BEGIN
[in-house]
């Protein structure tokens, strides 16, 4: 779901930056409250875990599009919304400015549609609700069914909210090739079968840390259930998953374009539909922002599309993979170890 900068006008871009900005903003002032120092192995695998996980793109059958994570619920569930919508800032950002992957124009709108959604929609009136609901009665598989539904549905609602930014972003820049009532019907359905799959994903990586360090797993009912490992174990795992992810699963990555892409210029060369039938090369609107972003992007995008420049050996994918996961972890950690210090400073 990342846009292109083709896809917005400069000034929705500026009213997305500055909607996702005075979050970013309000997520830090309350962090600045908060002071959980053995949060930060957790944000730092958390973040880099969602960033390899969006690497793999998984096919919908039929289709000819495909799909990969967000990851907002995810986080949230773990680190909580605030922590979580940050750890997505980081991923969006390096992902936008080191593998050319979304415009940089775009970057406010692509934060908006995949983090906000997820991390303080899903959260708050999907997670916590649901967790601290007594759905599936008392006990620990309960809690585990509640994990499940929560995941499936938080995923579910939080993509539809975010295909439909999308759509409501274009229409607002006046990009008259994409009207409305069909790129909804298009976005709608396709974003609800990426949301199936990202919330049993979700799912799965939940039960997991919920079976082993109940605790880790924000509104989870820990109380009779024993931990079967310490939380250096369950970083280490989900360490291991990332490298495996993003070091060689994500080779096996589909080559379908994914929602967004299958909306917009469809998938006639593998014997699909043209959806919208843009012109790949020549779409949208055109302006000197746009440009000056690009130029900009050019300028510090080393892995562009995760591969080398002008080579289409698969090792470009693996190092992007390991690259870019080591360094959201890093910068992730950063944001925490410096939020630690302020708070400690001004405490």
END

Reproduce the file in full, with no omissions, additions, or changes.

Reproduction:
[in-house]
């Protein structure tokens, strides 16, 4: 779901930056409250875990599009919304400015549609609700069914909210090739079968840390259930998953374009539909922002599309993979170890 900068006008871009900005903003002032120092192995695998996980793109059958994570619920569930919508800032950002992957124009709108959604929609009136609901009665598989539904549905609602930014972003820049009532019907359905799959994903990586360090797993009912490992174990795992992810699963990555892409210029060369039938090369609107972003992007995008420049050996994918996961972890950690210090400073 990342846009292109083709896809917005400069000034929705500026009213997305500055909607996702005075979050970013309000997520830090309350962090600045908060002071959980053995949060930060957790944000730092958390973040880099969602960033390899969006690497793999998984096919919908039929289709000819495909799909990969967000990851907002995810986080949230773990680190909580605030922590979580940050750890997505980081991923969006390096992902936008080191593998050319979304415009940089775009970057406010692509934060908006995949983090906000997820991390303080899903959260708050999907997670916590649901967790601290007594759905599936008392006990620990309960809690585990509640994990499940929560995941499936938080995923579910939080993509539809975010295909439909999308759509409501274009229409607002006046990009008259994409009207409305069909790129909804298009976005709608396709974003609800990426949301199936990202919330049993979700799912799965939940039960997991919920079976082993109940605790880790924000509104989870820990109380009779024993931990079967310490939380250096369950970083280490989900360490291991990332490298495996993003070091060689994500080779096996589909080559379908994914929602967004299958909306917009469809998938006639593998014997699909043209959806919208843009012109790949020549779409949208055109302006000197746009440009000056690009130029900009050019300028510090080393892995562009995760591969080398002008080579289409698969090792470009693996190092992007390991690259870019080591360094959201890093910068992730950063944001925490410096939020630690302020708070400690001004405490």